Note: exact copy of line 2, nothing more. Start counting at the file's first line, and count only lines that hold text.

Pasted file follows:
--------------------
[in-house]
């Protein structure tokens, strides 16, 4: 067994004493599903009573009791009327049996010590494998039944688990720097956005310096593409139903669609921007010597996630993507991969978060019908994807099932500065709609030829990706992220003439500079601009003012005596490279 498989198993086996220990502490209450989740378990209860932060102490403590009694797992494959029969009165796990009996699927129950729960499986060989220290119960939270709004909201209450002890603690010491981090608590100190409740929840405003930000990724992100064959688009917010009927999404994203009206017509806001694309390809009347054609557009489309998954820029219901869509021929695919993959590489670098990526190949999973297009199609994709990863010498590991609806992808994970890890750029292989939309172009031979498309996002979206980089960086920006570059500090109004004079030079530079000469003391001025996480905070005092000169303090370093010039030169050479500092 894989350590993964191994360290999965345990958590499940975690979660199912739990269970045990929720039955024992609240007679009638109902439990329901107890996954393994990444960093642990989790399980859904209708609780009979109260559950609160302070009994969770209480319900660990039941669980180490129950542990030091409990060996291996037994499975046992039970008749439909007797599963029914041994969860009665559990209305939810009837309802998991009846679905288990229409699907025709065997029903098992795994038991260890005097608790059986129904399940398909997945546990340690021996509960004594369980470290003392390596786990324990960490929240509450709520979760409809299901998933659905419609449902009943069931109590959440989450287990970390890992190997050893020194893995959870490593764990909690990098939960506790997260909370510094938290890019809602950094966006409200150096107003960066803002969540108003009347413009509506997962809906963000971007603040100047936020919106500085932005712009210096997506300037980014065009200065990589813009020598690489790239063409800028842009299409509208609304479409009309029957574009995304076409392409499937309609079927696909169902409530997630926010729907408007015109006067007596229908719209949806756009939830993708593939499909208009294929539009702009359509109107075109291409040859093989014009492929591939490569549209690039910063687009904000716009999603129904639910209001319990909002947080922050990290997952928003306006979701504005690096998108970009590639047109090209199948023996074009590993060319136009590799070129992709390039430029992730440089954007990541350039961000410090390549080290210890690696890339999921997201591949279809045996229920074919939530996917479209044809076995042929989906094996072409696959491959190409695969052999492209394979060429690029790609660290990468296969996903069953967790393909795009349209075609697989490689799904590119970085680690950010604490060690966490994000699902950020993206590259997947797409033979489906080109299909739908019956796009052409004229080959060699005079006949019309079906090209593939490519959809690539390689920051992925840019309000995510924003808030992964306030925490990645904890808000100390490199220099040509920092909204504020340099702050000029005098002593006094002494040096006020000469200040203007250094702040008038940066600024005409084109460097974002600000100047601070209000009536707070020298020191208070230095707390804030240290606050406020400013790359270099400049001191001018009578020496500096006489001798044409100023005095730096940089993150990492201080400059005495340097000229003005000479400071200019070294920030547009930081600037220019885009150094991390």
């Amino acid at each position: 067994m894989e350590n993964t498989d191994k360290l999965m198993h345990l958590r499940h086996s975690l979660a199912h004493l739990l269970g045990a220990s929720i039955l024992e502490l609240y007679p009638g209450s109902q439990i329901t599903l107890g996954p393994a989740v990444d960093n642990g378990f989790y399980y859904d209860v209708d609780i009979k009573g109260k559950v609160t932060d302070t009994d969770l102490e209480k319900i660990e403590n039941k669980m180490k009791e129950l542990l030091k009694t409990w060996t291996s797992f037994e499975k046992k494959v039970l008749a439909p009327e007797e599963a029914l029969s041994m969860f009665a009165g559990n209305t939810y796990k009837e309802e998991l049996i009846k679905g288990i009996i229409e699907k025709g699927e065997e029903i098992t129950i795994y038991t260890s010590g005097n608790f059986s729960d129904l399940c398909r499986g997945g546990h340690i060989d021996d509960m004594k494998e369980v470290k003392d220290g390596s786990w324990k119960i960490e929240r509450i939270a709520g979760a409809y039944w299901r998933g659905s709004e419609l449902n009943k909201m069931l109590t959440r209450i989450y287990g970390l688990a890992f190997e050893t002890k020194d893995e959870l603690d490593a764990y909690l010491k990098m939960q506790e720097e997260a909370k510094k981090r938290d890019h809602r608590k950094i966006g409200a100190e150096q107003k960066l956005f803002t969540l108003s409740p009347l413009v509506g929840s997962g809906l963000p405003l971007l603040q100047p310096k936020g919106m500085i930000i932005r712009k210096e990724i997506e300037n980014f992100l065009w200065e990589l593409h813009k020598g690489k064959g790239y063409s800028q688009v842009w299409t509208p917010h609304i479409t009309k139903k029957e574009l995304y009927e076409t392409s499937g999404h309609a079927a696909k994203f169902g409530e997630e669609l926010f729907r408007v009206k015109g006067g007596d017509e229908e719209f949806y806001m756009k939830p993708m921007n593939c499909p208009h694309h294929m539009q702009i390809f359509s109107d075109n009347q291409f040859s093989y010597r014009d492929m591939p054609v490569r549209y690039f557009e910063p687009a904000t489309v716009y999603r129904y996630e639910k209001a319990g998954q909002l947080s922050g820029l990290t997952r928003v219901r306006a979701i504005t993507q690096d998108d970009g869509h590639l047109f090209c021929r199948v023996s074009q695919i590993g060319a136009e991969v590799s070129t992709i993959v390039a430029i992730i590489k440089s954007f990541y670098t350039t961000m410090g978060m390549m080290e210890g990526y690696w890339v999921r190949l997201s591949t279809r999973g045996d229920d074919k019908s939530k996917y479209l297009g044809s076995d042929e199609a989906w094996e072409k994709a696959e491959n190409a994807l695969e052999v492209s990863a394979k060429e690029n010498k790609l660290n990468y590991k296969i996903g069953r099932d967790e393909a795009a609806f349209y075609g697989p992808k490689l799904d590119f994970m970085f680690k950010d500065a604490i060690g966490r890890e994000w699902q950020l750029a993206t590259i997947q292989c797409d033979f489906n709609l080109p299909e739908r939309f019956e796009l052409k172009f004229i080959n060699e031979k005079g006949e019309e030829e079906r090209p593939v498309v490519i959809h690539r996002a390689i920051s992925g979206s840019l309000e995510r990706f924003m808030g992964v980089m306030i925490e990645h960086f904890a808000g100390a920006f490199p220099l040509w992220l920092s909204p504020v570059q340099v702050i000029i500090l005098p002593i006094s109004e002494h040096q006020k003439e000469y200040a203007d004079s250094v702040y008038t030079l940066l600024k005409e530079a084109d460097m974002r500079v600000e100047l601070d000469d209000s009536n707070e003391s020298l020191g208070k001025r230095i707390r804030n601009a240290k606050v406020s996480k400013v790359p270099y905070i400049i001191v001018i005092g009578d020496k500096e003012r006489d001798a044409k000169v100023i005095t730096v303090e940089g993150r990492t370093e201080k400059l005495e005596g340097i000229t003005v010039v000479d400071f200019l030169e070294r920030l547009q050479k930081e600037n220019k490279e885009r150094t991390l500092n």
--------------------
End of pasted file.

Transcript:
């Protein structure tokens, strides 16, 4: 067994004493599903009573009791009327049996010590494998039944688990720097956005310096593409139903669609921007010597996630993507991969978060019908994807099932500065709609030829990706992220003439500079601009003012005596490279 498989198993086996220990502490209450989740378990209860932060102490403590009694797992494959029969009165796990009996699927129950729960499986060989220290119960939270709004909201209450002890603690010491981090608590100190409740929840405003930000990724992100064959688009917010009927999404994203009206017509806001694309390809009347054609557009489309998954820029219901869509021929695919993959590489670098990526190949999973297009199609994709990863010498590991609806992808994970890890750029292989939309172009031979498309996002979206980089960086920006570059500090109004004079030079530079000469003391001025996480905070005092000169303090370093010039030169050479500092 894989350590993964191994360290999965345990958590499940975690979660199912739990269970045990929720039955024992609240007679009638109902439990329901107890996954393994990444960093642990989790399980859904209708609780009979109260559950609160302070009994969770209480319900660990039941669980180490129950542990030091409990060996291996037994499975046992039970008749439909007797599963029914041994969860009665559990209305939810009837309802998991009846679905288990229409699907025709065997029903098992795994038991260890005097608790059986129904399940398909997945546990340690021996509960004594369980470290003392390596786990324990960490929240509450709520979760409809299901998933659905419609449902009943069931109590959440989450287990970390890992190997050893020194893995959870490593764990909690990098939960506790997260909370510094938290890019809602950094966006409200150096107003960066803002969540108003009347413009509506997962809906963000971007603040100047936020919106500085932005712009210096997506300037980014065009200065990589813009020598690489790239063409800028842009299409509208609304479409009309029957574009995304076409392409499937309609079927696909169902409530997630926010729907408007015109006067007596229908719209949806756009939830993708593939499909208009294929539009702009359509109107075109291409040859093989014009492929591939490569549209690039910063687009904000716009999603129904639910209001319990909002947080922050990290997952928003306006979701504005690096998108970009590639047109090209199948023996074009590993060319136009590799070129992709390039430029992730440089954007990541350039961000410090390549080290210890690696890339999921997201591949279809045996229920074919939530996917479209044809076995042929989906094996072409696959491959190409695969052999492209394979060429690029790609660290990468296969996903069953967790393909795009349209075609697989490689799904590119970085680690950010604490060690966490994000699902950020993206590259997947797409033979489906080109299909739908019956796009052409004229080959060699005079006949019309079906090209593939490519959809690539390689920051992925840019309000995510924003808030992964306030925490990645904890808000100390490199220099040509920092909204504020340099702050000029005098002593006094002494040096006020000469200040203007250094702040008038940066600024005409084109460097974002600000100047601070209000009536707070020298020191208070230095707390804030240290606050406020400013790359270099400049001191001018009578020496500096006489001798044409100023005095730096940089993150990492201080400059005495340097000229003005000479400071200019070294920030547009930081600037220019885009150094991390």